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Level 8

Remote ECP Comments

"Search" doesn't seem to be implemented anywhere yet, although the 2.7 docs claim it is implemented in Netflix, it doesn't appear to be working for anyone with 2.7 or 2.8. I think all of the current remote developers have run into this, but I haven't seen a report about it in the developers forum, so here it is Smiley Happy.

The xml returned by http://roku:8060/query/apps can't be accessed from javascript under most circumstances due to cross-domain restrictions. A permissive CORS policy, implemented as suggested here: viewtopic.php?p=214369#p214369, or alternatively, a json response format, would allow for a greater degree of integration between a javascript-based remote and the player. Since the player already responds freely to requests coming from anything else on the lan, the integrity of the security doesn't change and developers can implement web-based remote control features that don't depend on proxying data.

Also, two additional commands would be useful:
(1)Clear (as implemented in the onscreen keyboard) to wipe out anything in the text/search fields.
(2)A global 'keyup any' command that would cancel out anything might have sent a keydown.
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Want to control your Roku from nearly any phone, computer or tablet? Get started at http://help.remoku.tv
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9 Replies
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Level 7

Re: Remote ECP Comments

I would definitely like to see the Search functionality documented in the External Control Guide actually implemented in the Netflix channel. I took the code that used Search out of my 2.0 release of DVPRemote because support was not there when I shipped.

I'll second gonzotek's request for a "Clear" command to wipe out anything in text/search fields.
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Level 9

Re: Remote ECP Comments

gonzotek,

How would you know the ipAddress of the Roku to send your requests to in a javascript implementation??

--Kevin
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Level 8

Re: Remote ECP Comments

"RokuKevin" wrote:
gonzotek,

How would you know the ipAddress of the Roku to send your requests to in a javascript implementation??

--Kevin

In the case of my hosted site, user input. You can try it out for yourself, link's in my sig. I realize that auto-detection via ssdp (or any other multicast solution) is impossible in javascript. I've open sourced the code (simplified bsd) in the hopes that developers could include it in client/server apps. In those cases, the IP could be detected in the server and pre-populated into a browser based remote. This would be useful because a web app works across many devices(iphone, android, pc, kindle, and Nintendo DS are all confirmed, for example). I have a thread started in the general discussion forum with generally positive responses, despite the lack of auto-detection(which I don't see a solution to), and restrictions of the apps query. viewtopic.php?f=28&t=33676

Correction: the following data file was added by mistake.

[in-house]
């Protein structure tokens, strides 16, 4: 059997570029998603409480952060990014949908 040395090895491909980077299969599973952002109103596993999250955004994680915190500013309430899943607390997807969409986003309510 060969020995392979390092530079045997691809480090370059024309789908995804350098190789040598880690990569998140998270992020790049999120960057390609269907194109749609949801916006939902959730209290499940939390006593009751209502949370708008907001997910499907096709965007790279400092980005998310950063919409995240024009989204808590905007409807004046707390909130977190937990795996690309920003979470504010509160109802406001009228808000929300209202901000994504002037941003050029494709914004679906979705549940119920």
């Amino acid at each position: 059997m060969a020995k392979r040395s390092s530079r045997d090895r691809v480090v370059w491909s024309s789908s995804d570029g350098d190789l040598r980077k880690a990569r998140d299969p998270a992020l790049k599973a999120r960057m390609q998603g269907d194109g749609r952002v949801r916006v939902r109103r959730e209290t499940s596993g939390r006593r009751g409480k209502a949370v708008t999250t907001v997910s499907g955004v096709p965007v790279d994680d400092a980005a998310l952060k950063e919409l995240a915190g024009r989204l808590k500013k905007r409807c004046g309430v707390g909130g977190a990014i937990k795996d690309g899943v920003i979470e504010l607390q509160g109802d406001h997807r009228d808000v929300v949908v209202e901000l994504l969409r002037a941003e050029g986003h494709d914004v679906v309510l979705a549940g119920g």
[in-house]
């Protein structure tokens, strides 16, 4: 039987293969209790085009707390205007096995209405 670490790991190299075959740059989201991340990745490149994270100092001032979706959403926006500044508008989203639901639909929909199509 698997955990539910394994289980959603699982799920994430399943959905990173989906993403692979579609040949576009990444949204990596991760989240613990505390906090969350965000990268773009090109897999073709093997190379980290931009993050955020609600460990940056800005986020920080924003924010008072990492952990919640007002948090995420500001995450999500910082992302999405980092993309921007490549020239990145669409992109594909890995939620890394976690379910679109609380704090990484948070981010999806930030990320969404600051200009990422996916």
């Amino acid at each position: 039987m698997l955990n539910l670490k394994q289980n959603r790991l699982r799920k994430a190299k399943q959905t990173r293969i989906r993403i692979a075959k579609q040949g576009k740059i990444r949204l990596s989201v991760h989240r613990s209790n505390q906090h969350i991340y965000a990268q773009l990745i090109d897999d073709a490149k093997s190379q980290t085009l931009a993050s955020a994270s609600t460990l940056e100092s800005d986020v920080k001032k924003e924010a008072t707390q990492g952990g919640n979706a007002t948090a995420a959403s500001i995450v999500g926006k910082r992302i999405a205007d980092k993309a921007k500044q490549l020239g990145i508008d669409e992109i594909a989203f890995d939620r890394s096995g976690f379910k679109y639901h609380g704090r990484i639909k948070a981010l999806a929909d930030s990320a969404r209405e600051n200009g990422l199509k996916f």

Remoku.tv - A free web app for Roku Remote Control!
Want to control your Roku from nearly any phone, computer or tablet? Get started at http://help.remoku.tv
by Apps4TV - Applications for television and beyond: http://www.apps4tv.com
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Highlighted
Level 7

Re: Remote ECP Comments

A good idea for the apps list is to add a JSON format list, so it can be added to a script tag
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Level 11

Re: Remote ECP Comments

Considering that Roku is still an IPv4 only device, it seems realistic to ask the user to look-up the address that is assigned to it via the Settings menu and then provide it the remote control application. Hence, lack of access to SSDP is currently is not much of an issue.

Even if Roku where to support IPv6 only networks (is IPv6 even on the Roku road-map right now?), as long as it follows the default Linux 2.6 behavior for local scope auto-assignment (RFC3513), discovering the logical location of the Roku is as easy as asking the user the last 6 characters of the MAC address. The beginning of what would be the Roku's local scope IPv6 address (fe80::20d:4b) is already known.

If SSDP does end up being needed, a short initialization program or script could write out a file containing emcascript array of discovered Roki. If the SSDP emcascript file is found by the web application, then it will use that as the default location(s) instead of prompting the user.

The bottom line is that support for Cross-Origin Resource Sharing would provide more flexibility in what frameworks that could be used to interface the Roku. Given that the frameworks that adopt CORS tend to also be the most multi-platform, I would hope that Roku would take the time to support it in future firmware versions.
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Level 8

Re: Remote ECP Comments

"fluke" wrote:
The bottom line is that support for Cross-Origin Resource Sharing would provide more flexibility in what frameworks that could be used to interface the Roku. Given that the frameworks that adopt CORS tend to also be the most multi-platform, I would hope that Roku would take the time to support it in future firmware versions.